This volume, long-awaited by those interested in the topic, represents a major and stimulating contribution to the scholarship on what may be the most undervalued and instructive case in the long history of Muslim-Jewish relations: that of the Ottoman Empire and Republican Turkey. It represents one of the finest, most encouraging, and most absorbing volumes on a Jewish or an Islamic topic to be published in years.

Levy, professor of Near Eastern and Judaic studies at Brandeis, has brought together outstanding and fresh essays. Israel Ta-Shma deals with late Byzantine and early Ottoman rabbinic literature, Levy himself with a Jewish view of the siege of Edirne of 1912-13, and Donald Quataert, a leading Ottomanist, with the working class in Salonika. Of particular note is Feroz Ahmad's essay on Jewish involvement in the Committee of Union and Progress.

These and other chapters offer provocative observations as well as solid research. Levy's piece on Edirne, for example, is based on a newly-researched source, the journal of a Jewish resident of the city. Thanks to the journal of Angèle Guéron and its use by Levy, we now have a remarkable account of the patriotic support for the Ottoman authorities forthcoming from the ranks of Edirne Jews.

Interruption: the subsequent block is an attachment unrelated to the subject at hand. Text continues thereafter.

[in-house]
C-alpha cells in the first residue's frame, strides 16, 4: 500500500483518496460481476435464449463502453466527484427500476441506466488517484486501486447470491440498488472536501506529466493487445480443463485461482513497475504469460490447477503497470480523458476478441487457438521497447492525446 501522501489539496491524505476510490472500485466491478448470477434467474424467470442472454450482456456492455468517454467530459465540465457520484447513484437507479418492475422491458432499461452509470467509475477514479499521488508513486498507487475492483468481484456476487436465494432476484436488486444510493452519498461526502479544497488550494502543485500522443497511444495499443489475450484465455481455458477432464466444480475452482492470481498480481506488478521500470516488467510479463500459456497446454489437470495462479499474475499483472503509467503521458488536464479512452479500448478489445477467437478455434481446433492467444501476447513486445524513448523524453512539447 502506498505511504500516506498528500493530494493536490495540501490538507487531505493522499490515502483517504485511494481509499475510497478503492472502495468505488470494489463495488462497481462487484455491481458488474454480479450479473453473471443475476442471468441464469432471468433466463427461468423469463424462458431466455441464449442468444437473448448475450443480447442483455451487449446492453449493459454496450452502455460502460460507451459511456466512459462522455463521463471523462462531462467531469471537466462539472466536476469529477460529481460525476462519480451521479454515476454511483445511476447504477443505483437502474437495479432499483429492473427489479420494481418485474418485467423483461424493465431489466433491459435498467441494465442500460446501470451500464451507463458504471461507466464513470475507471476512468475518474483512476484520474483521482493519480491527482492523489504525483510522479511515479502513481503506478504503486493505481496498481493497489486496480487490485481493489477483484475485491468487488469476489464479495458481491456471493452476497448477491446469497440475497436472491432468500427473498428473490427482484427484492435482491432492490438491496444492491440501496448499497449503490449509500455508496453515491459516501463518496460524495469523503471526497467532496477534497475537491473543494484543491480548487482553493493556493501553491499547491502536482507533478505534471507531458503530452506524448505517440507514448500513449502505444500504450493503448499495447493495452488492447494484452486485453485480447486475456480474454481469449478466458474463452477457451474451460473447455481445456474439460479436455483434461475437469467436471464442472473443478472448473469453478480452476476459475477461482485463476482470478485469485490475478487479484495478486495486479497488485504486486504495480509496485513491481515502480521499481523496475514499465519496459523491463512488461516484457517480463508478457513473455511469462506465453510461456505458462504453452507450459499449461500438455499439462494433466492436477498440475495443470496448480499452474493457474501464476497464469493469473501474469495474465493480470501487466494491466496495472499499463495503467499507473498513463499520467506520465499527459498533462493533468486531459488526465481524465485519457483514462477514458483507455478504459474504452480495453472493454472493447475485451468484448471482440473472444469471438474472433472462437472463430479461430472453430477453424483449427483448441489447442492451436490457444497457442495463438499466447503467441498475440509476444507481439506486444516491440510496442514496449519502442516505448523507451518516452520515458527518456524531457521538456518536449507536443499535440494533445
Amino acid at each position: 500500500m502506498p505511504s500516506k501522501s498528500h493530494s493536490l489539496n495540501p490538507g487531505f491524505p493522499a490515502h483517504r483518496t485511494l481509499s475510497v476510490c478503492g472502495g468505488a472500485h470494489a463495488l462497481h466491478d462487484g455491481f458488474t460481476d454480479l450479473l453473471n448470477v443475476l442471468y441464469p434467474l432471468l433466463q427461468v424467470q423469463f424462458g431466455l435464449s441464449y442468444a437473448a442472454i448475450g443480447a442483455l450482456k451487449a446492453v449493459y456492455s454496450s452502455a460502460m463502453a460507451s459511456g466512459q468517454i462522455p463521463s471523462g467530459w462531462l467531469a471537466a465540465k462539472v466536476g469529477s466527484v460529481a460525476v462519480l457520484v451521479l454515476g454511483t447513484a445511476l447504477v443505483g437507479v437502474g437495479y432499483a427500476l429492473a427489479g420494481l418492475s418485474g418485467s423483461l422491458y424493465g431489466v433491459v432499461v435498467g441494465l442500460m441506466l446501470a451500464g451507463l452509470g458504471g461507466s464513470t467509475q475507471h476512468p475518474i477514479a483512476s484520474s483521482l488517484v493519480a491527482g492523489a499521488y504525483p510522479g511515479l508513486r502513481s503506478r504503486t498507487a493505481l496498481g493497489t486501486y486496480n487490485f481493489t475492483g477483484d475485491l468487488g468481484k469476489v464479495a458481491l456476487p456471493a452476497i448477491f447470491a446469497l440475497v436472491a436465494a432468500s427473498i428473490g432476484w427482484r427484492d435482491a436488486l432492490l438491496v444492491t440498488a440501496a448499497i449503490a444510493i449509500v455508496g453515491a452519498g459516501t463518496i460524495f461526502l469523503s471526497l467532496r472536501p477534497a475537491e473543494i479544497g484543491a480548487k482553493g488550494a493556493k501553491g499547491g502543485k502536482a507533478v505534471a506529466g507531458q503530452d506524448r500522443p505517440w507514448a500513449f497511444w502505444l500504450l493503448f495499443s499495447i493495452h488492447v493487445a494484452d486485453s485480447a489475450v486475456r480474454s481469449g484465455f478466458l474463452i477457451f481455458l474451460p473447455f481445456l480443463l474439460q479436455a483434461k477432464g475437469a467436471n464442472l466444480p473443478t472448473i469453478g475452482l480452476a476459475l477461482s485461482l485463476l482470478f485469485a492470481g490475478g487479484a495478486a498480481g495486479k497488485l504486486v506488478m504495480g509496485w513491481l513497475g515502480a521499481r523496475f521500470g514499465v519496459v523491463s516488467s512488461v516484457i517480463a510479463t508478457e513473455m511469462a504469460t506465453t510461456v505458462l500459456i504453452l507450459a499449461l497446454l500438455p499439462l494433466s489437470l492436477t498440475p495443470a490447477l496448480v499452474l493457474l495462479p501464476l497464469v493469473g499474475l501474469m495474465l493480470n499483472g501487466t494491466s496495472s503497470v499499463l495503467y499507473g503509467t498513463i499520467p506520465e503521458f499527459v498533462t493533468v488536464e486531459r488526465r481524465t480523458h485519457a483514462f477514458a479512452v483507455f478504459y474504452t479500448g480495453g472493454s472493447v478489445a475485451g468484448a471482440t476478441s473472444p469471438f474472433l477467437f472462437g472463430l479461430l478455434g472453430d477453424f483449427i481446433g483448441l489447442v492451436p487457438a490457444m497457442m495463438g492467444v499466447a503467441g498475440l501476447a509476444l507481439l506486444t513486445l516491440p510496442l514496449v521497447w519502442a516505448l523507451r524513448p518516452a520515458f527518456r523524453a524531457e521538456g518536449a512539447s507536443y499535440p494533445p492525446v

Ahmad's paper covers one of the most relevant issues in the general history of modern Islam. Islamists have painted a distorted, conspiratorial picture of the Ottoman Jews' influence in the reform movement that led to the end of the Ottoman Empire. To this day, the Saudi state educational system teaches that the fall of the Ottoman caliphate (to which the house of Saud and the Wahhabi sect assisted avidly, by the way) was caused by Ottoman Jews. Ahmad reproves—gently but firmly—Aron Rodrigue and Esther Benbassa for their widely-cited, but perfunctory and second-rate historiography of the Ottoman Sephardim.[1]

Halil Inalcık, the doyen of Ottoman history, writes something in the book's first chapter that should be read every few months by students of Jewish and Islamic history. The restrictions on dhimmis (Christians and Jews living under Muslim rule) were "ordinarily … overlooked by the Ottoman authorities." He deems it "an exaggeration to interpret these social limitations as reducing non-Muslims under Islam to the status of second-class subjects."

My only criticism of Jews, Turks, and Ottomans is the absence of studies on Bosnia-Hercegovina or today's Macedonia.

[1] Sephardi Jewry: A History of the Judeo-Spanish Community, 15th to 20th Centuries, University of California Press, 2000.